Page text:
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In a previous MO question, the OP asks a proof for $\det_{1\leq i,j\leq n}\left(\binom{i}{2j}+\binom{-i}{2j}\right)=1$. Subsequently, Gjergji Zaimi generalized the problem to $$\det_{1\le i,j\le n}\left( \binom{x_i}{2j}+ \binom{-x_i}{2j}\right)=\prod_{i=1}^n x_i^2 \prod_{i<j} (x_j^2-x_i^2) \prod_{j=1}^n \frac{2}{(2j)!}.$$ Let's define $$\Psi_n:=\prod_{i=1}^n x_i^2 \prod_{i<j} (x_j^2-x_i^2) \prod_{j=1}^{\mathbf{n+1}} \frac{2}{(2j)!}.$$ Recall the elementary symmetric functions $e_k=e_k(x_1^2,\dots,x_n^2)$. Now, I would like ask:

Question 1. Is it true that there exist positive integers $a_0, a_1, \dots, a_n$ such that $$\det_{1\le i,j\le n}\left( \binom{x_i}{2j+2}+ \binom{-x_i}{2j+2}\right)= (a_0+a_1e_1+\cdots+a_{n-1}e_{n-1}+a_ne_n)\cdot\Psi_n.$$ Question 2. What are these coefficients $a_0, a_1, \dots, a_n$?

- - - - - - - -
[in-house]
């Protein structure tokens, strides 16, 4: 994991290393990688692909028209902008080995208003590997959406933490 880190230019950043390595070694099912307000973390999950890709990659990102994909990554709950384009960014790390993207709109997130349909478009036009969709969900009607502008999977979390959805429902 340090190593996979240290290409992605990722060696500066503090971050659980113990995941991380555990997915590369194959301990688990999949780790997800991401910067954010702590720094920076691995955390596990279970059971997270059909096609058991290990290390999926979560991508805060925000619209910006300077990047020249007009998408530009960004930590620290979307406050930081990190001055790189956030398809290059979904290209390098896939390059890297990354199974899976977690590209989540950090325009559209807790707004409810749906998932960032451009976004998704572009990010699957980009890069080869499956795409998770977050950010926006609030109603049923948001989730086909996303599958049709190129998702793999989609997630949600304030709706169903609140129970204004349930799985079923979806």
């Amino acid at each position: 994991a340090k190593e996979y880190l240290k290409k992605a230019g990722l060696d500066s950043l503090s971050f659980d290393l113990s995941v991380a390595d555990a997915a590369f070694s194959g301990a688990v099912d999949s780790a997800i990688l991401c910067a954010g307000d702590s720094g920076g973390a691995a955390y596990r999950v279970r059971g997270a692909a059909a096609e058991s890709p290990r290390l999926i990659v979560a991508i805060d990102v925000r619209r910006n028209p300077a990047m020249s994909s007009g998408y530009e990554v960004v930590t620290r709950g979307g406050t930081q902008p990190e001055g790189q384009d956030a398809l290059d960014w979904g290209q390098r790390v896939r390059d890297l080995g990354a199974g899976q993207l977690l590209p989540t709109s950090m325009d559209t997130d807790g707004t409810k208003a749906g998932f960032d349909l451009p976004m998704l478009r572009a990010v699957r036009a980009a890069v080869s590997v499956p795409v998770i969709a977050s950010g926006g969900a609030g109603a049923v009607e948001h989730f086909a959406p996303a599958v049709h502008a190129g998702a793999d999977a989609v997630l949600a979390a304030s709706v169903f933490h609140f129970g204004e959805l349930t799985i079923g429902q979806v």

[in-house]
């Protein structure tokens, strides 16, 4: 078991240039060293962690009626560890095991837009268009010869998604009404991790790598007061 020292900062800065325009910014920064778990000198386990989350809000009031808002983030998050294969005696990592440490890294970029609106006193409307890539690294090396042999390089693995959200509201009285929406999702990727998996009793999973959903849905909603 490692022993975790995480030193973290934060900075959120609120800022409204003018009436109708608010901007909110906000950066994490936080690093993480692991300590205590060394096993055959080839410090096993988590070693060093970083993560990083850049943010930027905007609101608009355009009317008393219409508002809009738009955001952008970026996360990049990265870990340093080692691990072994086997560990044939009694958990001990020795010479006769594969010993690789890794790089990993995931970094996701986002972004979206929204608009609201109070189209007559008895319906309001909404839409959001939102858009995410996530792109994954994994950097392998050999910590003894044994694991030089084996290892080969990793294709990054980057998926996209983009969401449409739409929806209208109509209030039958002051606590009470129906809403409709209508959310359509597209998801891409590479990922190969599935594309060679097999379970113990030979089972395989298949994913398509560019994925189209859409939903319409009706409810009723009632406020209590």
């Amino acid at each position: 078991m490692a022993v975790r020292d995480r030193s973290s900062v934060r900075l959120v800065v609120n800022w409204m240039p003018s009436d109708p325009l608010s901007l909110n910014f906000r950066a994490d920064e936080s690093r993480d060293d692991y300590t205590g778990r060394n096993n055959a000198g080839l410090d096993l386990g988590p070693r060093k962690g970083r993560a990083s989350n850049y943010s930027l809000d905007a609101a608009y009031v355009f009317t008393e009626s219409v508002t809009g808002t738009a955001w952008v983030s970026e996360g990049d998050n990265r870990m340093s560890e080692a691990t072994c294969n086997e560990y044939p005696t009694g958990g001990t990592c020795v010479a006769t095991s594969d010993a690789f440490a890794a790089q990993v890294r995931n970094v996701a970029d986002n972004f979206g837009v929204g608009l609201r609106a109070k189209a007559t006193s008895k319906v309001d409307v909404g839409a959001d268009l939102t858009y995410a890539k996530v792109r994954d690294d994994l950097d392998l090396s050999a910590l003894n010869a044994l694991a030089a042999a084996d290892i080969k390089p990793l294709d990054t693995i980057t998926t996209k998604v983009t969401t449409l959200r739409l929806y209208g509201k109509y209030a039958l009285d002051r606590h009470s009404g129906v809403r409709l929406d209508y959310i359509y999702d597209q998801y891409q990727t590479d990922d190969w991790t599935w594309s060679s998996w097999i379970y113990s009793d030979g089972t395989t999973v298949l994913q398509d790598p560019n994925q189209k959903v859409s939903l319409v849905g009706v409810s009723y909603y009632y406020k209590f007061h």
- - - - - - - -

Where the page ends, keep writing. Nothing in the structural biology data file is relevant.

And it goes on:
NOTE. For any $n$, we observe that $a_n=1, a_{n-1}=11, a_{n-2}=661, a_{n-3}=151451$. These sequence does not appear on OEIS.

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Let $M$ be the matrix in question. The entry $M_{ij}$ is of the form $\frac{2x_i^2}{(2j+2)!}p_j(x_i)$ for some even polynomial $p_j$ of degree $2j$. After factoring out the $2x_i^2$ terms from each row and the $\frac{1}{(2j+2)!}$ terms from each column, we are left with the matrix $(p_j(x_i))_{i,j=1}^n$. This can be column reduced to a matrix $P$ with rows $(x_i^2+a_1,x_i^4-a_2,x_i^6+a_3,\dots)$, where $a_1=11$, $a_2=661$, $a_3=151451$, etc. It remains to show that $\det P$ is $(a_ne_0+a_{n-1}e_1+\cdots+a_1e_{n-1}+e_n)\prod_{i<j}(x_j^2-x_i^2)$.

$P$ breaks into the sum of a Vandermonde matrix $V$ in the indeterminates $x_i^2$ and a rank-$1$ matrix $uv^\top$, where $u=(1,\dots,1)^\top$ and $v=(a_1,-a_2,a_3,\dots,(-1)^{n-1}a_n)^\top$. By the matrix determinant lemma, $\det P=\det V(1+v^\top V^{-1} u)$. Since $\det V=e_n\prod_{i<j}(x_j^2-x_i^2)$, it suffices to show that $V^{-1}u=(e_{n-1},-e_{n-2},\dots,(-1)^{n-1} e_0)^\top/e_n$. Indeed, the $i$th entry of $V(e_{n-1},-e_{n-2},\dots,(-1)^{n-1} e_0)^\top/e_n$ is $$(e_n-e_n+x_i^2e_{n-1}-\cdots\pm x_i^{2n}e_0)/e_n=(e_n\pm(x_i^2-x_1^2)\cdots(x_i^2-x_n^2))/e_n=1.$$

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